This review is part of a partnership with MomSelect – I received Treasure Hunters – Peril at the Top of the World and compensation for the time investment
I think we’ve well established I’m not the mushy-gushy type of mom, but there are things I love about motherhood, like any mom. Summer is not one of those things, neither is waking early to don an apron and fuss around in the kitchen over homemade pancakes and bacon before school each morning. I also don’t enjoy play*doh, sloppy kisses, or foreign substances on every surface of my house.
But what I do love, is reading to and with my children. I started the habit when I was first pregnant with Styles at the ripe young age of 19. I didn’t know then that my love of reading to my belly would spark a love of reading in my unborn son, but it did, at least until he discovered smart phones. Now I have to pry the thing out of his hands and force a book into them. The good thing is that the love of reading generally comes back quickly and he easily devours books.
The littles and I now read books each night before bed. Sometimes we cuddle up in a comfortable spot, sometimes we lay on the floor, and sometimes they lie in their beds while I sit on the floor and read to them librarian-style. We recently started our first chapter book called Treasure Hunters – Peril at the Top of the World by James Patterson & Chris Crabenstein. I was concerned that Grady wouldn’t be ready for a chapter book with few pictures, but he has been loving our time reading Treasure Hunters. Other than asking very pertinent questions and laughing at ridiculous things like Bick being called “Boogerface” and hearing about dog poop being scooped off of marble museum floors, he has been enthralled. Madilyn cuddles up close and pays close attention to the pictures. She often picks up on the clues in the pictures before I can even get to the text. There’s seriously nothing as exciting as seeing your six year old daughter picking up on clues that you’re completely missing.
The book is about the Kidd family who are professional treasure hunters. The parents, Sue and Thomas are former CIA agents who live to hunt the missing treasures of the world. The Kidd family loves this endeavor so much that their kids are schooled during their adventures and don’t attend public school. The Kidd kids; Tommy (whose voice I read with a deep and serious vocal fry), Storm (who is the brainiac nerd of the family with a photographic memory), and the twins Bick & Beck whose mischievous inability to listen to their parents warnings often help the family leap into the next plot-moving clue; are only allowed soda during vacations, which are often periods of time between each treasure hunting endeavor.
This Treasure Hunters book is the fourth in the Treasure Hunters series by James Patterson who, by the way, has written more #1 bestsellers for kids than any other living author – high five, sir Patterson! In this book, the Kidd family finds themselves in Russia searching for missing Faberge eggs, stolen gold and amber wall panels from The Amber Room in Russia, and four famous paintings that mysteriously went missing the day after the family arrived in St. Petersburg. As luck would have it, the family is blamed for the heist by an uber riche thirteen year old with a serious attitude problem. Madilyn immediately thought the kid was working for the people actually to blame for the heist, but I’m not giving that information up, you’ll have to read the book for yourself.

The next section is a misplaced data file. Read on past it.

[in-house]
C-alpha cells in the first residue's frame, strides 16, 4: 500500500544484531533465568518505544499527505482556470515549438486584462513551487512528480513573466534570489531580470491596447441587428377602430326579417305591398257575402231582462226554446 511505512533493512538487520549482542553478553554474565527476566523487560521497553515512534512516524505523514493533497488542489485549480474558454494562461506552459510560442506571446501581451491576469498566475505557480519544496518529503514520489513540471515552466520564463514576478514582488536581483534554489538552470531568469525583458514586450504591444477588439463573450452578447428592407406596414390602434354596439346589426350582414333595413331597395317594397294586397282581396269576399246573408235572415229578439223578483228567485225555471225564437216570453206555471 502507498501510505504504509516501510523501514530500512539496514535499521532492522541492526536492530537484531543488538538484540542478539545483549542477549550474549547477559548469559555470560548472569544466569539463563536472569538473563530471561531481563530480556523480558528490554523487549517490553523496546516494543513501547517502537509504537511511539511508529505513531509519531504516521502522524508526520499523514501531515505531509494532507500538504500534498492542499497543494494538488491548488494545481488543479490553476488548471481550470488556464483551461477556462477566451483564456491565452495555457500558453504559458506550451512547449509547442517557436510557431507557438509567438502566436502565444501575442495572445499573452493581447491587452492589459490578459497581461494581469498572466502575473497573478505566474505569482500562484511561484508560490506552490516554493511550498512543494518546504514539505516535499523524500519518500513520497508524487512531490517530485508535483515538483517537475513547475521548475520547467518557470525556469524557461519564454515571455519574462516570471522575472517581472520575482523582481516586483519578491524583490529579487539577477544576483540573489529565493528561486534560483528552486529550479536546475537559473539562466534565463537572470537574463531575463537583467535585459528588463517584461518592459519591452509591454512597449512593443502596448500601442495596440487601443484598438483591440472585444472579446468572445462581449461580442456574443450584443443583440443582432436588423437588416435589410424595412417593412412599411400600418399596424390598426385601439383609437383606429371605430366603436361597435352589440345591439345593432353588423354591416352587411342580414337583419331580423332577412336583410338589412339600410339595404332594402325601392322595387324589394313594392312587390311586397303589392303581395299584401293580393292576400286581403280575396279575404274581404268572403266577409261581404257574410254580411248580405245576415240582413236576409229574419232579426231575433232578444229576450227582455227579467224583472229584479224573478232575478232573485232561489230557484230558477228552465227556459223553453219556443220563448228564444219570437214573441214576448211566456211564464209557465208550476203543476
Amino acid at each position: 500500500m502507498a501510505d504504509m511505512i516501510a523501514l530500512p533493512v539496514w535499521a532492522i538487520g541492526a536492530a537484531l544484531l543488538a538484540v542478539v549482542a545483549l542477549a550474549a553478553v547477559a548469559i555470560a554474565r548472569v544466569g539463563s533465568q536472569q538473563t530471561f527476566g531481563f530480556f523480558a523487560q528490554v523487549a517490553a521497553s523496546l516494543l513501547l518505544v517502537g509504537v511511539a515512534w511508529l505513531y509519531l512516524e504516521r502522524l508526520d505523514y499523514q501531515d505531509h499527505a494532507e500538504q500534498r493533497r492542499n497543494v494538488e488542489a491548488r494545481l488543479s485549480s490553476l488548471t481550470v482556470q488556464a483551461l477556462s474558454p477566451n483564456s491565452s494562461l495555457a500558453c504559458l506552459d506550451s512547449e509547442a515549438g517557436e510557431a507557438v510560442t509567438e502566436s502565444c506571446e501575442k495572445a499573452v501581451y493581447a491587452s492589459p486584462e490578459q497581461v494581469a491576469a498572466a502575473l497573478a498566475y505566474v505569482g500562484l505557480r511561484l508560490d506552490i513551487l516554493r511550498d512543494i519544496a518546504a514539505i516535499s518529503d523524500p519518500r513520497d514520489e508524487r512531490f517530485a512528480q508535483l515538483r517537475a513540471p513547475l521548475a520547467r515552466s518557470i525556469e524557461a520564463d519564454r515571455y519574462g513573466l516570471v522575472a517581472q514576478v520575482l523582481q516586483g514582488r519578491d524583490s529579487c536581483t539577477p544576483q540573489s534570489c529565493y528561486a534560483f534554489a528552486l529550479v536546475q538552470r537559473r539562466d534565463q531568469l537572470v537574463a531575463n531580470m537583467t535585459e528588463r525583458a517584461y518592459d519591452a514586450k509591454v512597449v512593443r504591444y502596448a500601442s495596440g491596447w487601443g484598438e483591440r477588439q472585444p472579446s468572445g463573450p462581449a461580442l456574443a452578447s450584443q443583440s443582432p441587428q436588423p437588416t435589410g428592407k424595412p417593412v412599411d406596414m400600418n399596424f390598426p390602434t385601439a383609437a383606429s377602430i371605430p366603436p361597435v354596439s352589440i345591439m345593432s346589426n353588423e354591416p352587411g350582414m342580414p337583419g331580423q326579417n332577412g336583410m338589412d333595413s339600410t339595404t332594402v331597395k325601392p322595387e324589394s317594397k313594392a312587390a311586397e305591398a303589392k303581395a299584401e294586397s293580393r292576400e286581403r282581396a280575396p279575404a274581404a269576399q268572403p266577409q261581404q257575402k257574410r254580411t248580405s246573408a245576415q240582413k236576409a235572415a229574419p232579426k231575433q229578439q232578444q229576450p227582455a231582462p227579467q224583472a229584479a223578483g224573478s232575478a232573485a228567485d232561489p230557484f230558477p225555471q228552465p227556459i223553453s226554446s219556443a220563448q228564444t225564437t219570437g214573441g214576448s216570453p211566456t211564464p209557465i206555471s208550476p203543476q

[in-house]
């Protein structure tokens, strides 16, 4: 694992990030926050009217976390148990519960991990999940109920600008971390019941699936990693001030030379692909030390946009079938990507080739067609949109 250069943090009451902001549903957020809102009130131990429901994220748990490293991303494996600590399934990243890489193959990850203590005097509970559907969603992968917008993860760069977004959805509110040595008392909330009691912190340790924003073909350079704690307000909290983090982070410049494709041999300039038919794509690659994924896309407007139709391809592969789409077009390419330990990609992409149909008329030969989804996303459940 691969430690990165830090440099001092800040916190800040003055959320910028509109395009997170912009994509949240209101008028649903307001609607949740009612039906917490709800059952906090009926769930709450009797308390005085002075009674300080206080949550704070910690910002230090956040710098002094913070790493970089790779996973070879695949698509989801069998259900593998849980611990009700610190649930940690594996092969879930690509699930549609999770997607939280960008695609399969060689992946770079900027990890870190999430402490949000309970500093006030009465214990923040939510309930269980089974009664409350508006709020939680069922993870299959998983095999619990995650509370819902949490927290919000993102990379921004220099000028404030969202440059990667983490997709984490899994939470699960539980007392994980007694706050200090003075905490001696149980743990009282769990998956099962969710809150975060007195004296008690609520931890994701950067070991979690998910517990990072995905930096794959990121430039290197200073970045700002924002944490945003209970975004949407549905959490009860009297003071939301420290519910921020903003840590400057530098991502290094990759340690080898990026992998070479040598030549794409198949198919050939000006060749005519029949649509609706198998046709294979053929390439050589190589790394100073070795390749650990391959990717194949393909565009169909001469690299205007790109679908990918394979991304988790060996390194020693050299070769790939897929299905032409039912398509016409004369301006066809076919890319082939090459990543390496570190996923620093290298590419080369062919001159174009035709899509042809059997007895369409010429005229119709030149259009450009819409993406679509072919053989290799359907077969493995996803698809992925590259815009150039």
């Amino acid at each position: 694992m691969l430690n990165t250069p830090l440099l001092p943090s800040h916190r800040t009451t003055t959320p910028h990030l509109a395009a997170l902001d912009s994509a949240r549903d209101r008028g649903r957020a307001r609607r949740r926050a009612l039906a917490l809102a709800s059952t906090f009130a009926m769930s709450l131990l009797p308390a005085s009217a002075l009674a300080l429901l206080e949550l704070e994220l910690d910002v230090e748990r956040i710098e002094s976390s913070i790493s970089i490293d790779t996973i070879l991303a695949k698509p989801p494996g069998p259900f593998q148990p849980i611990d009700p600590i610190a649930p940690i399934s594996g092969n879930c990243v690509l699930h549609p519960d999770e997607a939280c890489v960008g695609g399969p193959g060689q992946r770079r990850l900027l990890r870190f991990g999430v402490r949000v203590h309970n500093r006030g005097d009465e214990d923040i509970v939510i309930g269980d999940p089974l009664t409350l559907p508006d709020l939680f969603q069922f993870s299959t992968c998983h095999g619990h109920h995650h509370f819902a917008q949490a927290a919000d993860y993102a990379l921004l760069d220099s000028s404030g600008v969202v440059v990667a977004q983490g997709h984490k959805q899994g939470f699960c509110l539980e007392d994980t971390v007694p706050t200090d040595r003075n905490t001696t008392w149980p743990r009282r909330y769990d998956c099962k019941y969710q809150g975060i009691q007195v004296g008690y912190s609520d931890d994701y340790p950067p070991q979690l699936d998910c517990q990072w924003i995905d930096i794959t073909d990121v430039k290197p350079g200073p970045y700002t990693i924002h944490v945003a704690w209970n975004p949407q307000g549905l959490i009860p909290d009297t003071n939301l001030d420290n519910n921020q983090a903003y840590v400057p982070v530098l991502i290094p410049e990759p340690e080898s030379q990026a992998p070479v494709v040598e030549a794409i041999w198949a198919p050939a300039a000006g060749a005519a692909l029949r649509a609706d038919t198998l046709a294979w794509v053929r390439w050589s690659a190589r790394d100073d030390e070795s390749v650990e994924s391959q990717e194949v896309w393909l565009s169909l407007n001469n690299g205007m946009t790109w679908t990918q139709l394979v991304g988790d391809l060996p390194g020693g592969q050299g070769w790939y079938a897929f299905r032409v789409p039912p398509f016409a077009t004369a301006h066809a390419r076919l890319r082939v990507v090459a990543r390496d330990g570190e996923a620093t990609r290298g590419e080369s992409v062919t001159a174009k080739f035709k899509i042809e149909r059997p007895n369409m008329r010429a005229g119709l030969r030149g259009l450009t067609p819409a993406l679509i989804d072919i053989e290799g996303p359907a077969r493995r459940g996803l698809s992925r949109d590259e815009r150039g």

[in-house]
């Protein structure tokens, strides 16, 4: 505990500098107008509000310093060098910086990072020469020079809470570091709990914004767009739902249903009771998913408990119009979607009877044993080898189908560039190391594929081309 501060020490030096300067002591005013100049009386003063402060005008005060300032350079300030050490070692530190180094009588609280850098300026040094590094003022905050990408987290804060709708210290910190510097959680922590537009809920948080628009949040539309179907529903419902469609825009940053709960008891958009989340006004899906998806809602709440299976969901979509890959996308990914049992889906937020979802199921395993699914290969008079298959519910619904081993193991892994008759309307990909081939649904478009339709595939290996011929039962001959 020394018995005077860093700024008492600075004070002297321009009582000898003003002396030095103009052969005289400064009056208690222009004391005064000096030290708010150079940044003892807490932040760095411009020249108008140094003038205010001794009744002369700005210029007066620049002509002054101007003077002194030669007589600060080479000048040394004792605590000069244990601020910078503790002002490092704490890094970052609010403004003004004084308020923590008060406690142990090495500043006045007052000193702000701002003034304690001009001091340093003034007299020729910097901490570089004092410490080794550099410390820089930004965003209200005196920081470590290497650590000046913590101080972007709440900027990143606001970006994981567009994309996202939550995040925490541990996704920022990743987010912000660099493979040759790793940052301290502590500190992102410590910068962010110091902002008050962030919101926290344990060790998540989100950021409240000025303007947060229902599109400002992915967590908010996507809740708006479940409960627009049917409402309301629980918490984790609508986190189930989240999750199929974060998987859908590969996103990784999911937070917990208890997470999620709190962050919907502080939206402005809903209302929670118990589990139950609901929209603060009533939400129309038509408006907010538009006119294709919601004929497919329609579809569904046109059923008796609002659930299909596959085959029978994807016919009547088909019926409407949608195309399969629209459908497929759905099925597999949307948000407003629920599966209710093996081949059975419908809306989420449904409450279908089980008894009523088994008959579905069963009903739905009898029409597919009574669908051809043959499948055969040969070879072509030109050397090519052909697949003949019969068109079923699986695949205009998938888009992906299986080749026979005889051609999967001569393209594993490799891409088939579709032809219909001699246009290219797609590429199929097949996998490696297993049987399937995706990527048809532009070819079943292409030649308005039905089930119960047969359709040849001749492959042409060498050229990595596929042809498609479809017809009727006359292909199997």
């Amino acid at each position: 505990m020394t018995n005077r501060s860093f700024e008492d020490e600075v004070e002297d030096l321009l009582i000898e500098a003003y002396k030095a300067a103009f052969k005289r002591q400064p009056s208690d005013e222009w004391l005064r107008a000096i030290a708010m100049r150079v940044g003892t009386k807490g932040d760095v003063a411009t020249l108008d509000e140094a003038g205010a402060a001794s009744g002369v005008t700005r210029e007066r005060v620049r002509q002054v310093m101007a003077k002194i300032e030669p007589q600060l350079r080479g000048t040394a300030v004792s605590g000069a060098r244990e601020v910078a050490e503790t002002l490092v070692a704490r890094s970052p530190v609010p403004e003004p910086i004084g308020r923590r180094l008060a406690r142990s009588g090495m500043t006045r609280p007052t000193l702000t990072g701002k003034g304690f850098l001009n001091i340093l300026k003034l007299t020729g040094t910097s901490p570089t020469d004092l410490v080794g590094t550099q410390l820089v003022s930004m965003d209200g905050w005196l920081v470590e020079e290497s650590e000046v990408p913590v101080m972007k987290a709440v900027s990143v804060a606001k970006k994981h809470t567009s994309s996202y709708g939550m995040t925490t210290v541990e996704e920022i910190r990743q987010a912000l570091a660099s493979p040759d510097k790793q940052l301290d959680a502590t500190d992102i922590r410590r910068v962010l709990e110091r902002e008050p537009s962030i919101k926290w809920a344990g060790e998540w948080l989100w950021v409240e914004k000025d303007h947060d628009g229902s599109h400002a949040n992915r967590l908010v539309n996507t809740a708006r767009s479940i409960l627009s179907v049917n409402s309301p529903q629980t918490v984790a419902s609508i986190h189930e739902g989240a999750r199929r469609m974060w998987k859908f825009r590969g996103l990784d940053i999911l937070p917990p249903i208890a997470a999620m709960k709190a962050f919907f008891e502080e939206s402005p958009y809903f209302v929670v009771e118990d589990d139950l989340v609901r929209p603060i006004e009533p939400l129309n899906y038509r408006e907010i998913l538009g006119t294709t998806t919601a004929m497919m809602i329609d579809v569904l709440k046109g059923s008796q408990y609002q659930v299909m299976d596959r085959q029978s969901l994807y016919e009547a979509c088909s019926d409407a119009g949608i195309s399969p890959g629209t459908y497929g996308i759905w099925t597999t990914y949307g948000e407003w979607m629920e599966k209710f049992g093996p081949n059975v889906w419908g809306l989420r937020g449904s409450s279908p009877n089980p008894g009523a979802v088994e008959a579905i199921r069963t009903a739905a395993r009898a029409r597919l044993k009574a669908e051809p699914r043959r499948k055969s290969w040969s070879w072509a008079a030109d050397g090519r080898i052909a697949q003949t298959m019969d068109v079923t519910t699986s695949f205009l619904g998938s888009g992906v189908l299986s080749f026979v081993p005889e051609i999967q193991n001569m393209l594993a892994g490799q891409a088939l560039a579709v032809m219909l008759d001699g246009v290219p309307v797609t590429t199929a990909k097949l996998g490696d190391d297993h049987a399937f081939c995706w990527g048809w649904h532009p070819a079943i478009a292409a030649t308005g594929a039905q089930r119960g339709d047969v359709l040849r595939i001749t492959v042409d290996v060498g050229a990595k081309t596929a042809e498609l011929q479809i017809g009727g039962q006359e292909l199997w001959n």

The book is full of funny dialogue, hilarious illustrations, and important historical and geographical facts that my kids had no idea they were picking up along the way. We stopped and talked about some of these points, looked at maps online, and did lots of web searches for images so they could visualize what the Kidd family was looking for in the geography they were looking for it in. I’m so excited that they enjoyed it as much as they did and that they retained so much of the information as we moved through the book. I have a new appreciation for multimedia reading and the educational value it brings to my children. I’m looking forward to going back through the Treasure Hunters series with them so we can catch up on what we missed with the Kidd family before reading Treasure Hunters – Peril at the Top of the World.
I highly recommend reading to your children each night if it isn’t something you’re already doing. We read about thirty pages each night, and I do fun voices so the kids can distinguish the characters from one another. It brings us together, but it also enriches their sphere of knowledge and gives them a love of reading which I hope will extend well into their adult years. Treasure Hunters – Peril at the Top of the World is a book that even young kids can follow along with, but I couldn’t stop myself from turning the pages either. Some nights were a struggle to put the book down, which, in my estimation, is the telltale sign of a great book.
Buy Treasure Hunters – Peril at the Top of the World at your nearest bookstore, or favorite online retailer.